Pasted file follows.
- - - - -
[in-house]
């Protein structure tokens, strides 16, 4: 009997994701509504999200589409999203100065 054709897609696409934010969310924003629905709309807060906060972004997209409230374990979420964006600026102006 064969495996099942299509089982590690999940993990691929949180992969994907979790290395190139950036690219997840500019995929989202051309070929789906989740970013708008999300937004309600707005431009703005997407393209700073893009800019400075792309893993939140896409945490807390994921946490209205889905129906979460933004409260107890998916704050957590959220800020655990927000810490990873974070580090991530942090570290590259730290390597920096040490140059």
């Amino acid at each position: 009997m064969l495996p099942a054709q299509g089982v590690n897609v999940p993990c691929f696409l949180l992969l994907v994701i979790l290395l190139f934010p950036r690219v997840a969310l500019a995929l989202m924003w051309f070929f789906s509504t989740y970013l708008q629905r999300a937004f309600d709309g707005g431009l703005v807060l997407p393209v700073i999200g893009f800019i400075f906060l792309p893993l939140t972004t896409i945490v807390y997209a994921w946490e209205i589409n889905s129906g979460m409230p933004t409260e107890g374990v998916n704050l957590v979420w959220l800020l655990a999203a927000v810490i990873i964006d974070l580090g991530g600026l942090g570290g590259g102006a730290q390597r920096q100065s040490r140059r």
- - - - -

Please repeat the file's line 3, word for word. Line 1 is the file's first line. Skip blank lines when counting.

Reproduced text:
């Amino acid at each position: 009997m064969l495996p099942a054709q299509g089982v590690n897609v999940p993990c691929f696409l949180l992969l994907v994701i979790l290395l190139f934010p950036r690219v997840a969310l500019a995929l989202m924003w051309f070929f789906s509504t989740y970013l708008q629905r999300a937004f309600d709309g707005g431009l703005v807060l997407p393209v700073i999200g893009f800019i400075f906060l792309p893993l939140t972004t896409i945490v807390y997209a994921w946490e209205i589409n889905s129906g979460m409230p933004t409260e107890g374990v998916n704050l957590v979420w959220l800020l655990a999203a927000v810490i990873i964006d974070l580090g991530g600026l942090g570290g590259g102006a730290q390597r920096q100065s040490r140059r």